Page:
The site looks clean, but I did spot a couple things that might help, primarily to do with legibility. The text box is really wide. Sounds silly, but if you check most blogs and websites, the text box is quite narrow. Online readers tend to skim text, rather than read it slowly, so narrow text boxes make that easier. Your text almost completely filled my screen, which is a bit overwhelming.
Your paragraph breaks are also very narrow, which creates a block of text effect. That can turn readers away. Breaking text up with subheadings, bold, short paras, greater spacing between paras, etc. can be helpful, as well as more images. Side bars are useful things. They can be used for thumbnails of your books, or thumbnails of other blog posts, or a list of other authors your follow. These are things that can help keep people clicking through your site, too, since online readers are easily distracted
All of the social media links on the site are for sharing. What if someone just wanted to follow you? Where are the links to your Facebook, Twitter, etc?
Do you post on your blog regularly? At present your Archives bar on the right side shows that other than Sept 2017, there are no archives since 2014. Regular content makes a big difference, too.
My main question, though, is what is the intent of your blog? It's a bit all over. You have stuff about Cyprus, blogging, writing, and so on, so I'm wondering who your target audience is? Who do you want to attract? Write content to target those people.
Do you connect with other bloggers in your target market? I run a food blog, and to develop a readership I visit other similar bloggers, comment on their posts, follow them on social media, share their content, invite them to visit my recipe roundups, etc. People are more inclined to share and read your content when you show an interest in theirs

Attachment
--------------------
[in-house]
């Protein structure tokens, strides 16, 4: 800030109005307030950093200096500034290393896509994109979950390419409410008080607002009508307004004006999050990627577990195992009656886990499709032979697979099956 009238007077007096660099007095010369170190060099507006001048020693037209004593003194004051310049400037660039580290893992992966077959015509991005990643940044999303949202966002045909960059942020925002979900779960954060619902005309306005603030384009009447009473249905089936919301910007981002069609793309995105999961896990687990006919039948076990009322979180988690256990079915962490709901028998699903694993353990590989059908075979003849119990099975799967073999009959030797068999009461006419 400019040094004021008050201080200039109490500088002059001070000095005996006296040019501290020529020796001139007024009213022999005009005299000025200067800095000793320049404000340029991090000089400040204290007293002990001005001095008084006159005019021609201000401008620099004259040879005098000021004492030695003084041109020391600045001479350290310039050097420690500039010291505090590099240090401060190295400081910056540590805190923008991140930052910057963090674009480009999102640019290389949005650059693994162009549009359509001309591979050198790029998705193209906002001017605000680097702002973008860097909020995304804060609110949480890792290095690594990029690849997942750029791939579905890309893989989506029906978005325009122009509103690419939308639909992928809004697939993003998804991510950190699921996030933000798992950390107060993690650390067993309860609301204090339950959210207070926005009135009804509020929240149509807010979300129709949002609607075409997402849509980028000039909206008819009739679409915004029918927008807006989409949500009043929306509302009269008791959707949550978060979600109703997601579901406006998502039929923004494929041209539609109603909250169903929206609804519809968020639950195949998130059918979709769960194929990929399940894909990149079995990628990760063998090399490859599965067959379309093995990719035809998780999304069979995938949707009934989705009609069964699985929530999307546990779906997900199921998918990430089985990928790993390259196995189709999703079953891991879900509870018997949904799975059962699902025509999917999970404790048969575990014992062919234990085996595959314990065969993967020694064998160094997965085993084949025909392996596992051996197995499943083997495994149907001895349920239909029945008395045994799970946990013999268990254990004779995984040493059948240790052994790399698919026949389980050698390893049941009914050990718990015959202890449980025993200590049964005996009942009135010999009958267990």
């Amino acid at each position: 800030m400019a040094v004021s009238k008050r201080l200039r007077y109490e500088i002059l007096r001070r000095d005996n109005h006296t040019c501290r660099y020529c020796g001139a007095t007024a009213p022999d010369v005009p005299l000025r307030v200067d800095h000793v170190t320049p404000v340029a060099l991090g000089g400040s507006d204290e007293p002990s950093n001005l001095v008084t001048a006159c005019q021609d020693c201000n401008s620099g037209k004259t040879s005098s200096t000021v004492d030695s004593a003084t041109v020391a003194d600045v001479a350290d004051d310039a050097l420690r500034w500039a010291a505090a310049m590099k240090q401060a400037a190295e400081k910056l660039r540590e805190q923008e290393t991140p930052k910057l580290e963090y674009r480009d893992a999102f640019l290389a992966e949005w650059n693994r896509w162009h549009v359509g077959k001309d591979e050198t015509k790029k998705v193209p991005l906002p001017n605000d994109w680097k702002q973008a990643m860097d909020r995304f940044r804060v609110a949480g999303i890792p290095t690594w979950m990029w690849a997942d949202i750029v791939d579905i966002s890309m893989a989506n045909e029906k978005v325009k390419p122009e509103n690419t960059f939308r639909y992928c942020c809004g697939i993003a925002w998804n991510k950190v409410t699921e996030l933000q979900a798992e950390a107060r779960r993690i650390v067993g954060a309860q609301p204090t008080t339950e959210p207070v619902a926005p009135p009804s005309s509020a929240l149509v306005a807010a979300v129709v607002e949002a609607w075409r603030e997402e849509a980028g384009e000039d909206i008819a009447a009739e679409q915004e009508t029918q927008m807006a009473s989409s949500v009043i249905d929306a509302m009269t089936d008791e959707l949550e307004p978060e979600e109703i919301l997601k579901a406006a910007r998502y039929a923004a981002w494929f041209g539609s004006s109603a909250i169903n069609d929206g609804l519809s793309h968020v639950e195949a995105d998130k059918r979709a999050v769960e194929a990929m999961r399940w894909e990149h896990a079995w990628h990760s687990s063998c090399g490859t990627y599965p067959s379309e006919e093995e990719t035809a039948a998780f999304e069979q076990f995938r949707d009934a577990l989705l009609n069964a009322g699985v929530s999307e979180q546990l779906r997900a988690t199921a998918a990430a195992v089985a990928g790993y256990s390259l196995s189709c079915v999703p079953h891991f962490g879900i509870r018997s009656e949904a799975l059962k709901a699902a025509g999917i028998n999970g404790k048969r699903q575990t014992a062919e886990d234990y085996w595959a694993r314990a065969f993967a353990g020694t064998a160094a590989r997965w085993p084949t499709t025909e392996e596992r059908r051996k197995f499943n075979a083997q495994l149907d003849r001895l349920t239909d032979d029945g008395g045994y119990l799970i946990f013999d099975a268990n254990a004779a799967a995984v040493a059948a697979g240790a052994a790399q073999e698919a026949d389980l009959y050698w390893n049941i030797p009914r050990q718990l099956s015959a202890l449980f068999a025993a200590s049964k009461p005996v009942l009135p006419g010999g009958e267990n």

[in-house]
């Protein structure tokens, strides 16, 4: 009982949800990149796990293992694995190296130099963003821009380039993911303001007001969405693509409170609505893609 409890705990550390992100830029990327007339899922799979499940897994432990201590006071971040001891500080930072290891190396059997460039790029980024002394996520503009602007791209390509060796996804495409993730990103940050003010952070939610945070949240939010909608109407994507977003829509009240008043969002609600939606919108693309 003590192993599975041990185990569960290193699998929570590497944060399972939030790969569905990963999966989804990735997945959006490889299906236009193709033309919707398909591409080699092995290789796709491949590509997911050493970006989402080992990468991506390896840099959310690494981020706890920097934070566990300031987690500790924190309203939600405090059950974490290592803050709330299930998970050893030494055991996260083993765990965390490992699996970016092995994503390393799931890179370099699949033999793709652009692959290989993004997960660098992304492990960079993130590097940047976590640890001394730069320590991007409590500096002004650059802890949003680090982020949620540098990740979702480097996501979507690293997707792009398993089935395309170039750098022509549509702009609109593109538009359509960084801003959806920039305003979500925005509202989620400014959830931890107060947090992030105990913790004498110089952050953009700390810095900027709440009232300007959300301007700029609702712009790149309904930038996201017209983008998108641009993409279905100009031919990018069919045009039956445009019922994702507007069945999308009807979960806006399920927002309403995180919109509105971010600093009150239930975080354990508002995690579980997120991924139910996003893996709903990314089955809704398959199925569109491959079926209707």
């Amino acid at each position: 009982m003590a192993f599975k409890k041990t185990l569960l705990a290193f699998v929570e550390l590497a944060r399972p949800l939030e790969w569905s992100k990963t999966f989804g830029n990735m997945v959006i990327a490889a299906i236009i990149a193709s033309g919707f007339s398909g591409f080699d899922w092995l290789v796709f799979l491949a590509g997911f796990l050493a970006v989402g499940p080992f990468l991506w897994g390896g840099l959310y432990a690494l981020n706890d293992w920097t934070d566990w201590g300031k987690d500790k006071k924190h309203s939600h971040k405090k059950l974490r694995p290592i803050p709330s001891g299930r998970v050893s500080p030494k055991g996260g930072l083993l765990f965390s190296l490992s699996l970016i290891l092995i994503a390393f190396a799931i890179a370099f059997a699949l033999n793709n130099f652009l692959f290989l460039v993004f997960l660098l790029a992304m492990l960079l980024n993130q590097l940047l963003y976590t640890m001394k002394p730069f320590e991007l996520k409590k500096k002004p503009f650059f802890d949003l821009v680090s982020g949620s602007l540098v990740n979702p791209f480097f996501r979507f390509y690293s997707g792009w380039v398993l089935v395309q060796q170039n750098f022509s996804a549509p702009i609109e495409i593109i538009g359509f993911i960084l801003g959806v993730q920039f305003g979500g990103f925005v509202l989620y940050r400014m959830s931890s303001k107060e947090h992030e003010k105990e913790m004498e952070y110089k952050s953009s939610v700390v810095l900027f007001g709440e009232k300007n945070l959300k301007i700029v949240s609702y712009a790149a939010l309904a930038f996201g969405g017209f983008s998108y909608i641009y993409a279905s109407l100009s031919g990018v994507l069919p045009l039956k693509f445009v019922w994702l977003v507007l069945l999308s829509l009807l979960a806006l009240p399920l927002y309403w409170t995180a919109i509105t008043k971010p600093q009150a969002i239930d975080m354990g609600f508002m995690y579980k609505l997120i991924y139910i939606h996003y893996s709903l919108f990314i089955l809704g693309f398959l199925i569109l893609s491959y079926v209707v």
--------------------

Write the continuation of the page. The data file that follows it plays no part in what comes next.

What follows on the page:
Hi, Tom, I had a brief look at your blog (I'm at work right now) and I have some feedback, which is all intended to be constructive:
Your homepage URL has both the word website and blog in it. With a website and a blog being two different things, consider separating the two so you have a) your website (with a static homepage) and b) a link to your blog in your top right hand corner menu, where you can house all your blog posts.
Your name/logo appears huge. It covers up the entire screen and takes 5 scrolls of the mouse to get past it. Shrinking it down in size would look more neat and tidy and just be far easier on the eye.
A good format I'd suggest is a static home page, with a menu at the top which looks something like "Home/About/Books/Blog/Contact." A separate page to display all your books is what I see on most authors' sites. And of course, having a static homepage would mean your posts would have a proper home in the blog section, and your books wouldn't be nudged to the bottom of the pile whenever you publish a new post.
Since you used WordPress to build your site, have a look at the plug-ins and widgets available. If you have a Goodreads page then you might want to consider the Goodreads widget which will appear on the side of the page; clicking on it will take visitors straight to your GR.
Those were my main impressions, and I hope that came across in the spirit it was intended, and not as overly-critical Best wishes, Fern.